Though there is no reference to the life of the author, it is apparent that the poet never allowed his religious faith, whatever it was, to interfere with the technique of using poetic conventions and making literary or topical allusions. There are a few references to Hindu mythology and gods. This is a characteristic of most of the Tamil poets. Literature transcended religous bigotries and faiths. Poetic conventions were commonly accepted and practised. It is a proof to the contention that early Tamil literature was secular, and that devotional poetry appeared at least a thousand years later.
The general mode of presentation of the proverbs is to insert the proverb in the last and fourth line, or allow it to spread over the third and the fourth lines. Normally the first two lines are used to present the moral precept, and in most of the verses the third line is an address to a King or to a Lady.
It is to be mentioned here that some of the proverbs are still in vogue; some in a slightly modified form; and some have lost currency. However, it is interesting to note the expository method Munrurai Araiyanar uses to relate the proverbs to practical life situations.
T. Chelvakesavaroya Mudaliyar recalls in the Prefatory Note to his English translation of Palamoli the words of Mr Charles E. Gover, member of the Royal Asiatic Society, in his Introduction to the Folk Songs of Southern India printed in 1871: "There is a great mass of noble writing ready to hand in Tamil and Telugu folk-literature, especially in the former. To raise these books in pubic estimation, to exhibit the true products of the Dravidian mind, would be a task worthy of the ripest scholar and the most enlightened government. I would especially draw attention to the Eighteen Books that are said to have received the sanction of the Madura College,."
The Prefatory Note is dated 1916, Perambalur. It thanks V.O. Chidambaram Pillai for helping at the time of printing. The present editor could get only a copy of the English translation which is published with the title "Contents". Mr T. Chelvakesavaroya Mudaliar actually published the Tamil texts with commentary, based on the MS copy he had owned.
The sequence and thematic classification of the Tamil verses used here follows the later editors' attempts. The manuscripts available in palm leaves had no such chapter division, and each verse was a unit by itself. The author did not seem to have planned a collection under different titles. Commentators thought it convenient to group them under common headings for easy understanding.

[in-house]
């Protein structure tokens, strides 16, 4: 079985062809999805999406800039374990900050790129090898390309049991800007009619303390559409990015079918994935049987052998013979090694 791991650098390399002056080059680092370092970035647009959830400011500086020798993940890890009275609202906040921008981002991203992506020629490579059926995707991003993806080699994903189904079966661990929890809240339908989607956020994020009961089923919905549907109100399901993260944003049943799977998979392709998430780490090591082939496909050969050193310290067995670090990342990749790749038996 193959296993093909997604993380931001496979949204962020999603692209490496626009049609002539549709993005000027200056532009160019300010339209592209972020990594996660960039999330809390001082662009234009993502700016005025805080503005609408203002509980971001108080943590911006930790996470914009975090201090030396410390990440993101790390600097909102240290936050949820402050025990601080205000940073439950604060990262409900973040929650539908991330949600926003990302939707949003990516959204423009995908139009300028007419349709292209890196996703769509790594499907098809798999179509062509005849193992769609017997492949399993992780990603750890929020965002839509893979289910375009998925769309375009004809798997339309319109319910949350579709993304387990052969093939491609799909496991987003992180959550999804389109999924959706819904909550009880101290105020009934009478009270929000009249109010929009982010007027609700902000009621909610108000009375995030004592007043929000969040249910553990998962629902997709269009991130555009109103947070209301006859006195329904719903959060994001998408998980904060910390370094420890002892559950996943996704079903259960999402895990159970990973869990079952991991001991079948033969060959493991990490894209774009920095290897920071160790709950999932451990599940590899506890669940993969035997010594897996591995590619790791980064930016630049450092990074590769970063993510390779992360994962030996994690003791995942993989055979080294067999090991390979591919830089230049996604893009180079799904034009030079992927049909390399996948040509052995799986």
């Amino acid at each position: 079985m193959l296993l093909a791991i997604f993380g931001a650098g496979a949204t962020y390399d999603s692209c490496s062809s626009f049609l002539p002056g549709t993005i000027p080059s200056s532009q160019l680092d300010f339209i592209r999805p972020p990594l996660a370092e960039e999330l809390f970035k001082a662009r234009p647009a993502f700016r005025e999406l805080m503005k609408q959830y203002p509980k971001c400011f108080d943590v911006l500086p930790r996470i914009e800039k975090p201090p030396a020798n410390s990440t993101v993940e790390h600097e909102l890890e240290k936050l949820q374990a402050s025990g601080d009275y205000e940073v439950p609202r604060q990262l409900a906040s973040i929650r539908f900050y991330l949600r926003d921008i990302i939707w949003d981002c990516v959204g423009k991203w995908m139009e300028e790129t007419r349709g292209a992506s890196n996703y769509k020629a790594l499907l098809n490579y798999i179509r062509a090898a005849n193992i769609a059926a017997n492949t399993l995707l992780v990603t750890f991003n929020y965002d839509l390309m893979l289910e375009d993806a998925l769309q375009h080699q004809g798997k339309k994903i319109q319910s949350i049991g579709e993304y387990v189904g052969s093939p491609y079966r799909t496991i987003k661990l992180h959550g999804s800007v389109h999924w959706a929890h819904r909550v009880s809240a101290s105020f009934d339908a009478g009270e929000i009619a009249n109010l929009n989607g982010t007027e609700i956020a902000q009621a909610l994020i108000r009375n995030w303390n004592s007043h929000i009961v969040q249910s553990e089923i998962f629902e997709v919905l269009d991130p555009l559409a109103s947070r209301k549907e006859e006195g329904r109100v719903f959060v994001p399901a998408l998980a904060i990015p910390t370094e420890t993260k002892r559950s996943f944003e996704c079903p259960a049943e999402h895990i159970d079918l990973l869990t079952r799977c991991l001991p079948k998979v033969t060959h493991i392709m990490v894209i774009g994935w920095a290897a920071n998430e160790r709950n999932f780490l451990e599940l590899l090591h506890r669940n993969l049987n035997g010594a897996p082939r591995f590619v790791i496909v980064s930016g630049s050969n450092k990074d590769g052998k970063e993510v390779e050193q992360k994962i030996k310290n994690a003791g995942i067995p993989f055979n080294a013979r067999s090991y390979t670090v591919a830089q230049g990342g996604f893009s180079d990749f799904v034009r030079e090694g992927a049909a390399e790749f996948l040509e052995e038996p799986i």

T. Chelvakesavaroya Mudaliyar records that the first printed edition of Palamoli was published by Mr, Subbaraya Chettiar, Tamil Pundit of the old Normal School (later Teachers' College) in 1874. He had classified the contents into thirty-nine chapters of ten stanzas each. Mr Arumukam Nainar, National High School, Thiruchi, printed the text, in the order in which it was found. In the reprint (1981) of Murray S. Rajam's edition of Sangam Literature (1957) the Board of Editors states that Subbaraya Chettiar's edition of Palamoli (1874) was the first to classify and group them according to themes. However, the said reprint by New Century House retains the palm leaf MSS arrangement. Mr Narayana Iyengar also followed the original order of verses.
The present edition following other editors and commentators like Mr M.P. Ramanathan Chettiar of Thiagaraja College, Madras (1961) and Mr. A. Manikkanar of A.M. College, Chennai (1999) presents the Tamil text.
The English verse and prose translations are collected and arranged in the following order: M.D. Jayabalan, S. Raman and Nalladai R. Balakrishna Mudaliyar. Some stray translations by F.W. Ellis were available and they are given as the fourth translation.
It must be recorded here that the translation by Prof S. Raman tries to be very close to the Tamil text and becomes too literal, and sometimes unpalatable to the English tongue.
The other verse translation attempts to present the content and often omits the third line, which is generally in the form of an address to a Chieftain, or a King or a Lady, whenever the translation exceeds four lines. This form of address is a literary convention and often used as a space-filler; moreover such an address is not functional and does not directly or indirectly add to a better appreciation of the content of the poem. However, it has been accommodated wherever possible.
A sort of formal equivalence is also aimed at in the translation of M.D. Jayabalan, trying to introduce in English, initial rhymes, a common feature in Tamil poetry, but totally alien to English verse.
Nalladai R. Balakrishna Mudaliyar has not provided the translation of stanza 192 and stanza 400. The translation of these stanzas is by M. D. Jayabalan.